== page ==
Also keep in mind, James says, that you will pay higher Medicare Part B and Part D premiums if your modified AGI exceeds $85,000 for singles and $170,000 for married couples. And you could be eligible for a tax credit to help pay for health insurance purchased on the new health exchanges if your modified AGI is less than $46,680 for a single and $62,690 for a couple. Those on the cusp of those thresholds should stagger Roth conversions over several years--rather than taking all of the income in a single year. You need to "look at the stealth taxes that happen when AGI goes up," James says.
Taxpayers who are selling a business, real estate or rental property might consider an installment sale, James says. By deferring the sales proceeds over more than a year, you can defer annual gains subject to the surtax and reduce your AGI, he says. (Net investment income includes interest, dividends, capital gains, annuity payments, rents and royalties.)
Also start your tax loss "harvesting" now, looking "for the dogs in your portfolio" to sell, Cutter says. Once you bank your losses, "see if it makes sense to sell any of your appreciated stock," he says. You can take the profits for living expenses and use the capital losses to offset the gains dollar-for-dollar.
Taxpayers in the 10% and 15% tax brackets--up to $36,900 for singles and $73,800 for joint filers--are once again eligible for the 0% tax rate on long-term capital gains. Consider this maneuver: If you have appreciated stock you like, you can sell it and pay no capital-gains tax if you stay within the 15% bracket. Then buy back the shares. In the future, when you sell, you'll only pay tax on the appreciation on the current higher value.
Whether you're in the crosshairs of the surtax or not, you can trim your tax tab, in both the long and short terms, by keeping an eye on the location of your assets (read Boost Your After-Tax Investment Returns ). As a rule of thumb, assets that generate a lot of ordinary income, such as real estate investment trusts and high-yield bond funds, should be placed in tax-deferred accounts where earnings can compound without annual interruptions by the IRS. Taxable brokerage accounts should hold tax-exempt municipal bonds and stock index funds, which generate tax-favored long-term capital gains and then primarily only when you sell. Actively managed funds, which tend to generate ordinary income and short- and long-term gains even if you don't sell shares, should be in your tax-deferred account.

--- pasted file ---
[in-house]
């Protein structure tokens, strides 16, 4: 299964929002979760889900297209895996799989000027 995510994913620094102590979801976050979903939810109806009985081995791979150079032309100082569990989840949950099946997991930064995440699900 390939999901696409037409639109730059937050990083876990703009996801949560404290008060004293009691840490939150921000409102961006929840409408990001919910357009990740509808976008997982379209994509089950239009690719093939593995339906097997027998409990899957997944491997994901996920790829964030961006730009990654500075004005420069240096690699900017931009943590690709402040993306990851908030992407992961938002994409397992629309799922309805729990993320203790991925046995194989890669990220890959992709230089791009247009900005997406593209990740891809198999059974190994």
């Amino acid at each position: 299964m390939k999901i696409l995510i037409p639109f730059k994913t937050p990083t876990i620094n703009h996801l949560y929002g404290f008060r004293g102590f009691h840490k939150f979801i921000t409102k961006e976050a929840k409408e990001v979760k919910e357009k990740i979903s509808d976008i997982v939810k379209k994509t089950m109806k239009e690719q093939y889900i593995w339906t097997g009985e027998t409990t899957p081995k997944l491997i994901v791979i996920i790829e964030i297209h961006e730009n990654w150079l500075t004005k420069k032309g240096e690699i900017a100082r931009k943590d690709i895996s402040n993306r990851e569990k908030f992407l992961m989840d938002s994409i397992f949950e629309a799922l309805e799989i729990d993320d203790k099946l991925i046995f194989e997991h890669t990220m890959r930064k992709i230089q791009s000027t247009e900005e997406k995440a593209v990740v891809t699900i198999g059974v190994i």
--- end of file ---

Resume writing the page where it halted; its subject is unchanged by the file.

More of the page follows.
Save cash on your charitable intent. Congress has yet to extend the popular tax break that allows individuals 70½ and older to transfer up to $100,000 tax-free from an IRA directly to charity. The donation can count toward a required minimum distribution. You can't deduct the contribution, but this maneuver lowers your AGI compared with taking a taxable distribution and donating it to the charity.
It's likely that lawmakers will revive this provision but not until after the November elections. For seniors who want to make an IRA charitable transfer, it makes sense to wait on your RMDs and charitable gifts until later in the year. You cannot use this strategy to contribute to a donor-advised fund.
A midyear tax review is a good time to scour your taxable portfolio for appreciated stock that could be used for a charitable donation. "An appreciated security is a very tax-efficient gift," Pavese says. "If you sell the stock and give the cash to the charity, you'll have to pay tax on the gain. And you'll have less money to give to the charity." If you donate the stock itself, though, you'll get an income-tax deduction for the market value of the securities, assuming you've owned them for more than one year. You can place the shares in a donor-advised fund if you want. That way, you get the deduction this year, but you can decide at a later date which charities will get your money.
Ask your favorite charities if they will take artwork, antiques or real estate. Gifts of tangible personal property worth more than $5,000 must be independently appraised, so line up an appraiser before the year-end dash.
Keep track of what you spend on charitable work. For example, you can deduct the costs of fund-raising activities. If you drive your car for charitable work, you can deduct 14 cents per mile. Read IRS Publication 526, Charitable Contributions for more information.